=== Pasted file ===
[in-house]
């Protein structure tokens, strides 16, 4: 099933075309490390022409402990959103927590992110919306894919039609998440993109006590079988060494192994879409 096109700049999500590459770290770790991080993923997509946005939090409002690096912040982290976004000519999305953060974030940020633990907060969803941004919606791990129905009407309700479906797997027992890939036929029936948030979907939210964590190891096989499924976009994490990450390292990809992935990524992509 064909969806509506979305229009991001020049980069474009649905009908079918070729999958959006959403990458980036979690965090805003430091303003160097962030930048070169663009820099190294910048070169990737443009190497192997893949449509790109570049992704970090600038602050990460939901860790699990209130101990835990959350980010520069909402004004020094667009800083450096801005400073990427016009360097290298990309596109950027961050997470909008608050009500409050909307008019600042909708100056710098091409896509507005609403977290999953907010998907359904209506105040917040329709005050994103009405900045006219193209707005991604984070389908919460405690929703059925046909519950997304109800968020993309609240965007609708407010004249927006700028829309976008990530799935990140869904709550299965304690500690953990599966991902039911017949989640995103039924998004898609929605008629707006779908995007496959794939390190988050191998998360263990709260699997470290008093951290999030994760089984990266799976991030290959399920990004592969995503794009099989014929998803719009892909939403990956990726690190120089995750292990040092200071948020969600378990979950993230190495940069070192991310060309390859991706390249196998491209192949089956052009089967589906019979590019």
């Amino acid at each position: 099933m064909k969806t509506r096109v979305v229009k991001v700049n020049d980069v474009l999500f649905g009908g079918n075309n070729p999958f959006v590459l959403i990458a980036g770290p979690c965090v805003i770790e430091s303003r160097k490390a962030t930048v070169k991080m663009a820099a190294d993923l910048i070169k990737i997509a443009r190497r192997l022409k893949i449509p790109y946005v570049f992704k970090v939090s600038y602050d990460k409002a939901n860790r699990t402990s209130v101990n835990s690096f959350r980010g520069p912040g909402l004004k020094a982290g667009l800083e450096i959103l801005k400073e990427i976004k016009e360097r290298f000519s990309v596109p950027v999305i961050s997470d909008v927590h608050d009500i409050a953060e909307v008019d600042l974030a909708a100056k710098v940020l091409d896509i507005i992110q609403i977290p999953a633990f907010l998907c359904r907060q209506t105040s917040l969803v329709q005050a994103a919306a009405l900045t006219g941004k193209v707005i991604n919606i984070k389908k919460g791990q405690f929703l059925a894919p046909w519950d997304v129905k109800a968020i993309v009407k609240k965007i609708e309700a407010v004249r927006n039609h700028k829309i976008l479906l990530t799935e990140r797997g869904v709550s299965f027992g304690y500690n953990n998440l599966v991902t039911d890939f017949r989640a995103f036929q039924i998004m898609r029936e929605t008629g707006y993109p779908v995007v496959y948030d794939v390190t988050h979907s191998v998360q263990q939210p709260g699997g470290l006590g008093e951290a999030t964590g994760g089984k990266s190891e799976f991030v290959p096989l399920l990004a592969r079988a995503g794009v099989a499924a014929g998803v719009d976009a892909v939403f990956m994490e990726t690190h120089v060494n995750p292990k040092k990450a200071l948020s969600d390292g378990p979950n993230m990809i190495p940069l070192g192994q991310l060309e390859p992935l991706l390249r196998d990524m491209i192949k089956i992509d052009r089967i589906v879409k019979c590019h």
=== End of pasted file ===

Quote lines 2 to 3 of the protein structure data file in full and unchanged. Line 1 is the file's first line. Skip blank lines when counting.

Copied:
């Protein structure tokens, strides 16, 4: 099933075309490390022409402990959103927590992110919306894919039609998440993109006590079988060494192994879409 096109700049999500590459770290770790991080993923997509946005939090409002690096912040982290976004000519999305953060974030940020633990907060969803941004919606791990129905009407309700479906797997027992890939036929029936948030979907939210964590190891096989499924976009994490990450390292990809992935990524992509 064909969806509506979305229009991001020049980069474009649905009908079918070729999958959006959403990458980036979690965090805003430091303003160097962030930048070169663009820099190294910048070169990737443009190497192997893949449509790109570049992704970090600038602050990460939901860790699990209130101990835990959350980010520069909402004004020094667009800083450096801005400073990427016009360097290298990309596109950027961050997470909008608050009500409050909307008019600042909708100056710098091409896509507005609403977290999953907010998907359904209506105040917040329709005050994103009405900045006219193209707005991604984070389908919460405690929703059925046909519950997304109800968020993309609240965007609708407010004249927006700028829309976008990530799935990140869904709550299965304690500690953990599966991902039911017949989640995103039924998004898609929605008629707006779908995007496959794939390190988050191998998360263990709260699997470290008093951290999030994760089984990266799976991030290959399920990004592969995503794009099989014929998803719009892909939403990956990726690190120089995750292990040092200071948020969600378990979950993230190495940069070192991310060309390859991706390249196998491209192949089956052009089967589906019979590019």
């Amino acid at each position: 099933m064909k969806t509506r096109v979305v229009k991001v700049n020049d980069v474009l999500f649905g009908g079918n075309n070729p999958f959006v590459l959403i990458a980036g770290p979690c965090v805003i770790e430091s303003r160097k490390a962030t930048v070169k991080m663009a820099a190294d993923l910048i070169k990737i997509a443009r190497r192997l022409k893949i449509p790109y946005v570049f992704k970090v939090s600038y602050d990460k409002a939901n860790r699990t402990s209130v101990n835990s690096f959350r980010g520069p912040g909402l004004k020094a982290g667009l800083e450096i959103l801005k400073e990427i976004k016009e360097r290298f000519s990309v596109p950027v999305i961050s997470d909008v927590h608050d009500i409050a953060e909307v008019d600042l974030a909708a100056k710098v940020l091409d896509i507005i992110q609403i977290p999953a633990f907010l998907c359904r907060q209506t105040s917040l969803v329709q005050a994103a919306a009405l900045t006219g941004k193209v707005i991604n919606i984070k389908k919460g791990q405690f929703l059925a894919p046909w519950d997304v129905k109800a968020i993309v009407k609240k965007i609708e309700a407010v004249r927006n039609h700028k829309i976008l479906l990530t799935e990140r797997g869904v709550s299965f027992g304690y500690n953990n998440l599966v991902t039911d890939f017949r989640a995103f036929q039924i998004m898609r029936e929605t008629g707006y993109p779908v995007v496959y948030d794939v390190t988050h979907s191998v998360q263990q939210p709260g699997g470290l006590g008093e951290a999030t964590g994760g089984k990266s190891e799976f991030v290959p096989l399920l990004a592969r079988a995503g794009v099989a499924a014929g998803v719009d976009a892909v939403f990956m994490e990726t690190h120089v060494n995750p292990k040092k990450a200071l948020s969600d390292g378990p979950n993230m990809i190495p940069l070192g192994q991310l060309e390859p992935l991706l390249r196998d990524m491209i192949k089956i992509d052009r089967i589906v879409k019979c590019h």